It is in the New Zealand top 10% in complexity among SAP sites and the largest implementation of GEMS in both range and reach. Together these provide some 25 main modules. Central to these are a robust output-oriented accounting model and a data model for land, improvements on land and persons that accommodates the complex and changing relationship between customers and properties. This is reflected in a core database of more than 200,000 customers and 153,000 properties

CIO grabbed a few minutes with super-active CCC director of information Simon Markham.

With such a far-flung domain, how do you handle things day to day? Do you kick off with a morning meeting of sector heads, for example? Or do you have weekly or monthly meetings? In other words, how do you keep tabs on things in-house?

I meet team leaders on a periodic basis but not daily… Each of them is very competent and we agree on business plans and/or guiding documents.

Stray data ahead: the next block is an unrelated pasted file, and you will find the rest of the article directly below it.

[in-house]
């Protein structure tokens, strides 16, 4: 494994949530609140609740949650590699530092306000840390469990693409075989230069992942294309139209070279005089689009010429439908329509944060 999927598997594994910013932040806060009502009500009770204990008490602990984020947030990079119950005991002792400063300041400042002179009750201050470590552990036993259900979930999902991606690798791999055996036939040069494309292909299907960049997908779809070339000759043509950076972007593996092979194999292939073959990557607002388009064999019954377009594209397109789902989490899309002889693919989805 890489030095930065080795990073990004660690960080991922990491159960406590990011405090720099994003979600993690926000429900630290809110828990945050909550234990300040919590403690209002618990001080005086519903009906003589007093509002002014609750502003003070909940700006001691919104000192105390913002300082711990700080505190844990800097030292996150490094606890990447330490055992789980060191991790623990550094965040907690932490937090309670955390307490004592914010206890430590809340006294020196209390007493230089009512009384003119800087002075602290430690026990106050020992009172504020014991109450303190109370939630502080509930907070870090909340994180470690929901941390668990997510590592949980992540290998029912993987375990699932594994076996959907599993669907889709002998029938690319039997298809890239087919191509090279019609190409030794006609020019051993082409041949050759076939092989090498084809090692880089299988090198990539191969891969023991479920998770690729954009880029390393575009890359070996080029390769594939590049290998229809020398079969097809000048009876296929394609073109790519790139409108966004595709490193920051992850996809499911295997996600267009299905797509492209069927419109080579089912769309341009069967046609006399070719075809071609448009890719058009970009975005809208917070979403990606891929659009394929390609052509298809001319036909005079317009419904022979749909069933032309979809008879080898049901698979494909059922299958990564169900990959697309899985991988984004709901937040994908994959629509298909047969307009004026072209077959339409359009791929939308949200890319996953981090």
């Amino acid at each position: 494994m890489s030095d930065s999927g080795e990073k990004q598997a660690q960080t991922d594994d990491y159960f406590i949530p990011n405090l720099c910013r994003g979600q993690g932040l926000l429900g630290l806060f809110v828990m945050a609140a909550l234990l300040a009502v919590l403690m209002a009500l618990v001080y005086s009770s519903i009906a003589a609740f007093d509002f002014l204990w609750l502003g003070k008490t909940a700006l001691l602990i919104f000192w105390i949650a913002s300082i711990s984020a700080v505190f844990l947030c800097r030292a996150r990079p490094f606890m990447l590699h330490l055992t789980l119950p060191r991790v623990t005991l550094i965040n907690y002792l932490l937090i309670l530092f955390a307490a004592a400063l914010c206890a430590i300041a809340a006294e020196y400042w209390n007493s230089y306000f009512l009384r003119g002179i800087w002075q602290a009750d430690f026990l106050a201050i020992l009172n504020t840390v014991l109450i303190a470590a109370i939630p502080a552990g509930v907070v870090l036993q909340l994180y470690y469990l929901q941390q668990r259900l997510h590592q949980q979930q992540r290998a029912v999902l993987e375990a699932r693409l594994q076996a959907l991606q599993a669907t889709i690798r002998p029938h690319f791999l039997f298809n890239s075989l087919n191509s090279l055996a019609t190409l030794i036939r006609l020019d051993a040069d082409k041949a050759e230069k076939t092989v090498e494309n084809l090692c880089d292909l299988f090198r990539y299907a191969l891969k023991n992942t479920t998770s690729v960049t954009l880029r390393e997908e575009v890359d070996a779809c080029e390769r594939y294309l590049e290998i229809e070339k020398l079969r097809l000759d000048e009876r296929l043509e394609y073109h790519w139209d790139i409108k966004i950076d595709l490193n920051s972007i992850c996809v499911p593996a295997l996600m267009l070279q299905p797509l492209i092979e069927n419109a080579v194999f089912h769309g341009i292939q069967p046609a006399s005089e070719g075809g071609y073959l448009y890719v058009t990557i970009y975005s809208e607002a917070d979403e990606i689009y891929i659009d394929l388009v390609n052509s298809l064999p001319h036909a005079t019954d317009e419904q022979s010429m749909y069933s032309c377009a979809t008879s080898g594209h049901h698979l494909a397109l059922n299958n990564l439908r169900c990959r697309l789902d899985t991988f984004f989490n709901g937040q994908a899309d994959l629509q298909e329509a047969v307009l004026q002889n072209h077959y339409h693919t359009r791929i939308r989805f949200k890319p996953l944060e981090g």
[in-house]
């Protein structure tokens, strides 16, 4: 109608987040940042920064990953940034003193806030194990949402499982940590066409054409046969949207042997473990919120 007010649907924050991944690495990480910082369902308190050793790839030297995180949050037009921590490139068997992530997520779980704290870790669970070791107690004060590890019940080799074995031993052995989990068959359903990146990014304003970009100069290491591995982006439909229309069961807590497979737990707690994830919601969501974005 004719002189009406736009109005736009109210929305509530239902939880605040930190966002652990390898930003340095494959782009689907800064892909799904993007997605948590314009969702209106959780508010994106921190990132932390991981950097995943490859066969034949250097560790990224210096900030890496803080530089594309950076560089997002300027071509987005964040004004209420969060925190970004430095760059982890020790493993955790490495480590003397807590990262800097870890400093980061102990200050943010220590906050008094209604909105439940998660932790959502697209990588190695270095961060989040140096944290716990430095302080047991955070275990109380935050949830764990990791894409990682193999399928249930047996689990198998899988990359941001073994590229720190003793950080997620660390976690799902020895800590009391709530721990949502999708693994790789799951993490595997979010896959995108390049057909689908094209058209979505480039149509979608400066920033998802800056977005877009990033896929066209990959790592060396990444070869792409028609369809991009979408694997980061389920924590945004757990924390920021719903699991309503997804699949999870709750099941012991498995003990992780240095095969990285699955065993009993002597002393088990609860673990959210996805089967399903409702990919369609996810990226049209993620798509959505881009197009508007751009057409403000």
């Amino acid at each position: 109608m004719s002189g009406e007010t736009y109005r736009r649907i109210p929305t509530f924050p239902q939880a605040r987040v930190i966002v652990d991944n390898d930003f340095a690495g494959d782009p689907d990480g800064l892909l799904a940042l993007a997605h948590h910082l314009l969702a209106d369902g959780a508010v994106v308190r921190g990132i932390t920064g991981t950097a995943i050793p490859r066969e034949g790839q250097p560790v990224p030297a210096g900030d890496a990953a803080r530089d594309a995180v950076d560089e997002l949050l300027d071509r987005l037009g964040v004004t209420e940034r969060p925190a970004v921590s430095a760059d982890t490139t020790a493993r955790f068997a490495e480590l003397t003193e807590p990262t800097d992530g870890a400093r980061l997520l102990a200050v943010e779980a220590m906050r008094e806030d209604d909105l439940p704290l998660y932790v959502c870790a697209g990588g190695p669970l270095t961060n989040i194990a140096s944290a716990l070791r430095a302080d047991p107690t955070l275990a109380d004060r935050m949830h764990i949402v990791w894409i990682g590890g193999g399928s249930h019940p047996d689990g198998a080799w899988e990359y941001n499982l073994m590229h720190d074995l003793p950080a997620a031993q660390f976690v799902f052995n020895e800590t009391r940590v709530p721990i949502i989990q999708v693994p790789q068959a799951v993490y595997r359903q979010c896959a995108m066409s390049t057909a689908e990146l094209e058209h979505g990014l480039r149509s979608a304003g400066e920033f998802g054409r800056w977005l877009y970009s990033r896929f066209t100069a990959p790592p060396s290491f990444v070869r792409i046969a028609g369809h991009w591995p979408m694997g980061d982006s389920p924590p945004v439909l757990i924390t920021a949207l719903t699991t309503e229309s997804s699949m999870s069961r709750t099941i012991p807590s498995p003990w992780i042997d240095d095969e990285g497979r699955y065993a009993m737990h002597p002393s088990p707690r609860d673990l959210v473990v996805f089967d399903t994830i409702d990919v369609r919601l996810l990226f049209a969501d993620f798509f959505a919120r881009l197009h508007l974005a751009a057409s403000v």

How do you keep a handle on outsourcers in this context?

Outsourced services are managed in the first instance by team leaders and I become involved through periodic updates and on an as needed basis.

Can you name a recent large-ish project and describe how you administered it?

Undoubtedly our largest and most complex recent project has been the implementation of SAP and GEMS. For this project we appointed an internal project manager who co-ordinated our implementation partner and internal resources. The work of the combined team, which numbered up to 40 at the peak, was overseen by a steering team of directors and business unit managers.

What do you look for in staff?